British Airways CEO Sean Doyle is confident that the strong demand for air travel will continue despite signs in the US and other markets that the post-Covid surge is beginning to soften.

Speaking at the Airlines 2023 conference in London, Doyle said demand for flights was “very resilient”.

“What we learned coming out of the pandemic is for whatever purpose, people want to travel,” he told the industry gathering.

“Business travel has lagged a little bit and we were expecting that, but visiting friends and relatives and leisure travel has really been the boom.

“Will that continue? I think signs are that travel is very resilient. We always have cycles, but our sense is that we live in a global economy people travel the world, and there’s many reasons why they want to get on planes.”

His comments come amid uncertainty about the aviation industry’s ability to continue to attract the high levels of flight bookings that have seen the industry bounce back strongly from Covid.

During the tail end of the summer and throughout the autumn, airlines in the US began to warn of softening demand for air travel, particularly outside of the key holiday periods.

Sean Doyle at Airlines 2023

Doyle also warned about challenges affecting the supply chain which risked hampering the industry’s ability to grow.

“We’ve had disruption to supply chains, whether it’s the war in Ukraine, the slower rebuild of China, and I think making sure that we get all of these just-in-time parts into the ecosystem is something that the industry is coming to terms with, but it hasn’t been back to the levels that we would have liked over the last 12 months,” he said.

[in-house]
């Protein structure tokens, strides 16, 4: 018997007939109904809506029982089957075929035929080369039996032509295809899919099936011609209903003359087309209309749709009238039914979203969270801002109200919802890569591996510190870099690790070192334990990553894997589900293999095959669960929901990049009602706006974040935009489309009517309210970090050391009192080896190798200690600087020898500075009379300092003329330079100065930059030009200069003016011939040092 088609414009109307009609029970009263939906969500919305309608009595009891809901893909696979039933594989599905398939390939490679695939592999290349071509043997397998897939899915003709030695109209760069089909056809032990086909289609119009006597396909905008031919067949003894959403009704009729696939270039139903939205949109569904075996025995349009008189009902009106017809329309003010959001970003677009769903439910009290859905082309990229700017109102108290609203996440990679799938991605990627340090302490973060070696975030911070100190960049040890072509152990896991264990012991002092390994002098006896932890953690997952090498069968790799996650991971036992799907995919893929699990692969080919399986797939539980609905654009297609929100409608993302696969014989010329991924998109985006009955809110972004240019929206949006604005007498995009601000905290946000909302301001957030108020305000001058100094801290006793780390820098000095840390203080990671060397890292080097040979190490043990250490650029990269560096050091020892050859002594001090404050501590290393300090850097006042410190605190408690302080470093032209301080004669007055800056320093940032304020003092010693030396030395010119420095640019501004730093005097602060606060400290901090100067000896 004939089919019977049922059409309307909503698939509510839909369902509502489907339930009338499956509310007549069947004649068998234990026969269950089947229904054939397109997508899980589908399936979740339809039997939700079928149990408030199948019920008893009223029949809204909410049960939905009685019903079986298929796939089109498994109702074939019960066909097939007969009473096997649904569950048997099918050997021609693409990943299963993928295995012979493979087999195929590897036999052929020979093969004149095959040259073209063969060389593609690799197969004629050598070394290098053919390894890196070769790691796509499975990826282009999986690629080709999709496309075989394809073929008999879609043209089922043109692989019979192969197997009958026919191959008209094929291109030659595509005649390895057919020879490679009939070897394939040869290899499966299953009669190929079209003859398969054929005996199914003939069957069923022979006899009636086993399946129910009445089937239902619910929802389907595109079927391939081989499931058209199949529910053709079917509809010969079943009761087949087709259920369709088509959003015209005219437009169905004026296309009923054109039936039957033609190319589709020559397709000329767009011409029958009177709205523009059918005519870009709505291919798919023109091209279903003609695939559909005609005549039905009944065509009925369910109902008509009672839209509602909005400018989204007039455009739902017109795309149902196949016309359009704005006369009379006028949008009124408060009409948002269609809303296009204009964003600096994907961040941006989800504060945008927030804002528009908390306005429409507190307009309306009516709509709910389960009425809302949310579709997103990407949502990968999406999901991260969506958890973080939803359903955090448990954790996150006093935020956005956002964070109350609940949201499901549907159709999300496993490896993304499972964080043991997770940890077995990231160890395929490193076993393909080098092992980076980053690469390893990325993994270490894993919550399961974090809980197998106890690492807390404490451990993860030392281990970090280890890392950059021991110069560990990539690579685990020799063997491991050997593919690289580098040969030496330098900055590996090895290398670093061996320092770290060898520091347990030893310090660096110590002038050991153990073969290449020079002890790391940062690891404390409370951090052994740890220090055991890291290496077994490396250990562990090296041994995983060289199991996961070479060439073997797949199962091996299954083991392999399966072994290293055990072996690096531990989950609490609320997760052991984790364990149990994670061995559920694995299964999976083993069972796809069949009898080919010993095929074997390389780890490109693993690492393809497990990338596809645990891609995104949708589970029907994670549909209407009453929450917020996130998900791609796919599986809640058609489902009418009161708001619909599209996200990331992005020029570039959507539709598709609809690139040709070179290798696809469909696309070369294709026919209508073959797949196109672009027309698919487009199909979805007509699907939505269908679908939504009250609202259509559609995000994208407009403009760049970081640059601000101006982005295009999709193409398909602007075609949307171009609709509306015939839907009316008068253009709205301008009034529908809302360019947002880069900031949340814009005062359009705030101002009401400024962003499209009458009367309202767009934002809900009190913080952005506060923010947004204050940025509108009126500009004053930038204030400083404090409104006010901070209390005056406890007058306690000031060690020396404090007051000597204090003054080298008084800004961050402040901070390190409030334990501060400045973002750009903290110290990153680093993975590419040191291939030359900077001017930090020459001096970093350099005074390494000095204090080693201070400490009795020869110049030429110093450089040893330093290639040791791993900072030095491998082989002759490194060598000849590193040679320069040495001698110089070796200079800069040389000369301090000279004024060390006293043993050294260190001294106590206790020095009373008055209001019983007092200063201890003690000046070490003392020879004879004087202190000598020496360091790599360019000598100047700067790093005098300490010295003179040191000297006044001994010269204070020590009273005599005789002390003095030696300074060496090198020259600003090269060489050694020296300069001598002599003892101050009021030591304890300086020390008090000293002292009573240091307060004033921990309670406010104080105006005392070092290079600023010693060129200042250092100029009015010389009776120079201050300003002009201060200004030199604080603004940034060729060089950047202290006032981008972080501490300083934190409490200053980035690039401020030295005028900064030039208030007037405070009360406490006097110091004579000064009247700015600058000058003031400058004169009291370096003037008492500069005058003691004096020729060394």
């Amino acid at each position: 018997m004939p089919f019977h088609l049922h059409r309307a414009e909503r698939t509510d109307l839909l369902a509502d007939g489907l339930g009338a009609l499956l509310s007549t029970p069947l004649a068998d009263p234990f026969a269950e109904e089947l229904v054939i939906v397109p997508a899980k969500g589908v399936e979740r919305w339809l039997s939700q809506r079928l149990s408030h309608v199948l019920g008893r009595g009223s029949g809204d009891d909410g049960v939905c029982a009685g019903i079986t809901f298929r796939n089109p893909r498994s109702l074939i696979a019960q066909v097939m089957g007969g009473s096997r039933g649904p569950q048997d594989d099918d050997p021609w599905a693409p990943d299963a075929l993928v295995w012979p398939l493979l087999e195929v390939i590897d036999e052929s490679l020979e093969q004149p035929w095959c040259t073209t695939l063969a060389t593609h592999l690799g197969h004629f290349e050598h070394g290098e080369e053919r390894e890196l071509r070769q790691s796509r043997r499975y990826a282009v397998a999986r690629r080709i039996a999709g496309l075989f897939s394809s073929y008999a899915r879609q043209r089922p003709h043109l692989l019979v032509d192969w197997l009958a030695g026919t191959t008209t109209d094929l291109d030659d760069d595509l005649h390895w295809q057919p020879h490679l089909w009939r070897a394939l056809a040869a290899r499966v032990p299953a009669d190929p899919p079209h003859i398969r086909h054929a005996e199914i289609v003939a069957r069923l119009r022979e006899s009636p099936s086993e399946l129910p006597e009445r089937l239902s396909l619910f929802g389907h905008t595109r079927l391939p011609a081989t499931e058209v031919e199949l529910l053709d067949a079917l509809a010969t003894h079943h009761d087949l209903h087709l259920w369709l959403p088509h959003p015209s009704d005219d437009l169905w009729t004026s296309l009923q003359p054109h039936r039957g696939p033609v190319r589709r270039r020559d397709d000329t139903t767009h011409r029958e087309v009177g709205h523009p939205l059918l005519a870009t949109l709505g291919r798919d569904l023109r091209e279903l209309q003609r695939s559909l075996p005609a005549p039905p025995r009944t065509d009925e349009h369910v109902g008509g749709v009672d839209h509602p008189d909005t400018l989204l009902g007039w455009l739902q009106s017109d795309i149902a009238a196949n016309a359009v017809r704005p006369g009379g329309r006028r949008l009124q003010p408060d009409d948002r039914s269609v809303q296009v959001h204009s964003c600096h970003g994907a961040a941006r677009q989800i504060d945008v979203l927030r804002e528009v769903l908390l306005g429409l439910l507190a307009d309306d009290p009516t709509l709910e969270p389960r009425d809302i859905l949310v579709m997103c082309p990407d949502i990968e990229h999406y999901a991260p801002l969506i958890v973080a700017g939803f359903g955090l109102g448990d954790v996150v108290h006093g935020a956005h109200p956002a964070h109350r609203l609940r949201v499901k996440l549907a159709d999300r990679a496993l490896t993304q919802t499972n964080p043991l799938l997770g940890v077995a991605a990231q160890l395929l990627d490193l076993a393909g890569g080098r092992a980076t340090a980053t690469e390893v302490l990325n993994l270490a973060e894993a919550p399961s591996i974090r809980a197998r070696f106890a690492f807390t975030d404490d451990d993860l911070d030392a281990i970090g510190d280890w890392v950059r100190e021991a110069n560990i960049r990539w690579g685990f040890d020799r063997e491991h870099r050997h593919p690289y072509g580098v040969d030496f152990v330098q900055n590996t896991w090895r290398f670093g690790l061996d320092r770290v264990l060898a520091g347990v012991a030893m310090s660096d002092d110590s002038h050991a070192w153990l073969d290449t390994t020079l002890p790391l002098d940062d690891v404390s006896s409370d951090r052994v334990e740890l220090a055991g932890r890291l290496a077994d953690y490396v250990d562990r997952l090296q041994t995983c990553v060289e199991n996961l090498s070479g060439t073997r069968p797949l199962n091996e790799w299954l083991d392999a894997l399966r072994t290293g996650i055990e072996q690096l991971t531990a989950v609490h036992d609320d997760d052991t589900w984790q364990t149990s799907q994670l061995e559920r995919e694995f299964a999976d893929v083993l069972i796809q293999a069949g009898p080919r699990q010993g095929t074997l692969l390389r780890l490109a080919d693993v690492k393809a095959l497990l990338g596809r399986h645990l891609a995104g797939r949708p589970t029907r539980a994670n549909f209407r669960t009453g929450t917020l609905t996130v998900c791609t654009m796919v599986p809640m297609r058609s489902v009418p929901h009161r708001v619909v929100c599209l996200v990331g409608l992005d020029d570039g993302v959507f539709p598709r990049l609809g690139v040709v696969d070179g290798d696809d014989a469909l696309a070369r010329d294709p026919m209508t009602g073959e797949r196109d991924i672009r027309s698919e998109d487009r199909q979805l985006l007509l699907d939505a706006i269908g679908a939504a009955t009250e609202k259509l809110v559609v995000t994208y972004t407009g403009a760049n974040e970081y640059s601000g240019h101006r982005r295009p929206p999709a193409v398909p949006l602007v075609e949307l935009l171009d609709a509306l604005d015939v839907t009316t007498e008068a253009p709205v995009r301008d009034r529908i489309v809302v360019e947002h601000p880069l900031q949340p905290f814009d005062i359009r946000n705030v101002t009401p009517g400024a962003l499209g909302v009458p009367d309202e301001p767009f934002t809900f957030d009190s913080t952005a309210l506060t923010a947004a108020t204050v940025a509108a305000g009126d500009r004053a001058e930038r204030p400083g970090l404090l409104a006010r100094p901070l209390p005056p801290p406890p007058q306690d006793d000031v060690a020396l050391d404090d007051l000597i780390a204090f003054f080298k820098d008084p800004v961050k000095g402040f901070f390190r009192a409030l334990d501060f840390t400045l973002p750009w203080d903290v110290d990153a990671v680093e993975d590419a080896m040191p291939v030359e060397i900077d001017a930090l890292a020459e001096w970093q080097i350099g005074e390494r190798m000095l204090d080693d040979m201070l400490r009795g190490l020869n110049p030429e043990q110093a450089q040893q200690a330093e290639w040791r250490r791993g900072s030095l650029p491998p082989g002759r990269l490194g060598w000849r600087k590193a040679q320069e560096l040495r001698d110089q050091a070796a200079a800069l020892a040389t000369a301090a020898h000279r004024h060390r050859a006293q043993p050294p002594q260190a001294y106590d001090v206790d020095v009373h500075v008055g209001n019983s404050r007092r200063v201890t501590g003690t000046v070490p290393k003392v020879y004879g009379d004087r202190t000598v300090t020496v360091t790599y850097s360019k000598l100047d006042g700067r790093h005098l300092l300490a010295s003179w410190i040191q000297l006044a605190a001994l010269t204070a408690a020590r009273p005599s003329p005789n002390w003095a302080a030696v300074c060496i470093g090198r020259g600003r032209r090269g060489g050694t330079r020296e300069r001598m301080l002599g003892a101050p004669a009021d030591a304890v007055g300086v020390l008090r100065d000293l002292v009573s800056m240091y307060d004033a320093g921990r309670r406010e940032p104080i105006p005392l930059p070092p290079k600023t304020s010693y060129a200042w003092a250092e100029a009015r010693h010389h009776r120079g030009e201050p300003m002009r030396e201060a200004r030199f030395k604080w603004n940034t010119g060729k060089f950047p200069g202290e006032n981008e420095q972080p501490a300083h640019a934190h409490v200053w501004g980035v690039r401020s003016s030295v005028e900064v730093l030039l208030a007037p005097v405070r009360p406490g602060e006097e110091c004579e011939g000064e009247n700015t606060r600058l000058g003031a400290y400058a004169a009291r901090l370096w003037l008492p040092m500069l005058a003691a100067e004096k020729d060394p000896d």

Resolving the staffing challenges that affected aviation last summer has been more successful, he added.

“The economic headwinds are always something we battle with, whether it’s oil price, whether it’s exchange rates, whether it’s geopolitical issues,” he said.

“So that’s part and parcel of the job. It actually makes no day like any other, that makes it interesting. I think the challenges that we’ve had and the industry’s had has been obviously rebuilding critical resources. We’ve made great progress this summer compared to last summer.

“We’ve bought 11,000 people into the industry. What we’re learning is the industry is still very, very attractive for people to work in.

“There are certain pockets that we look at. In the long term, we need to have better kind of strategies out there to make sure we have long term supply and right resources, but the rebuild from resourcing perspective has really got traction this year. I think supply chains have been a bit more difficult.”
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